Sixty-nine people have survived out-of-hospital cardiac arrests (OOHCAs) at Hawaii’s airports since an AED program was first implemented in 2006, the Oregonian reports.
Typically, a person’s shot at survival in the case of OOHCA is an infamous 10%, Samantha Swindler reported this month for the Portland-based paper. But since the California AED Institute was hired to install, maintain and train people to use 100 AEDs across 13 Hawaiian airports, that rate has climbed to 70%.
Pamela Foster, founder of the AED Institute, has tallied 69 OOHCA survivals since the program was implemented in Hawaiian airports 13 years ago. She keeps an ever-growing “wall of survivors” in her office and recently connected two cardiac arrest victims—Larry Ledwith and Larry Gill—who’d survived OOHCAs years apart at different hospitals in Hawaii.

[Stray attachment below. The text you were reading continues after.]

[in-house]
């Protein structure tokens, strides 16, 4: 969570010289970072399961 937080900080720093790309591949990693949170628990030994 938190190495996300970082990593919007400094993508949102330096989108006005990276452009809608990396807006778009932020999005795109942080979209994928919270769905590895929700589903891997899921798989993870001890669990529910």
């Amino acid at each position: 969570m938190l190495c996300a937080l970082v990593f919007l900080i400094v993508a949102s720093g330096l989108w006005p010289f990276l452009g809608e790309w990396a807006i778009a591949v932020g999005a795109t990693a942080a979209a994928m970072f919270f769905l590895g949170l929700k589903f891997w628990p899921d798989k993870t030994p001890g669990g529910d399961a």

“The thought came about, because they live so close to each other, to maybe get them together,” Foster told the Oregonian. “And maybe do something with that information that might save somebody else’s life.”
The pair of Larrys recently met over coffee to bond over their shared experiences. Gill said he wasn’t sure why he survived his cardiac arrest, but thinks part of it might have to do with spreading awareness of AEDs and CPR.
“You’ve got to be able to go in and help,” he told Swindler. “Too often, people are willing to step over you and say, ‘I don’t want to get involved.’ It’s important that people get involved, they know that there are AEDs available, they’re usable and they’re easy to use.”
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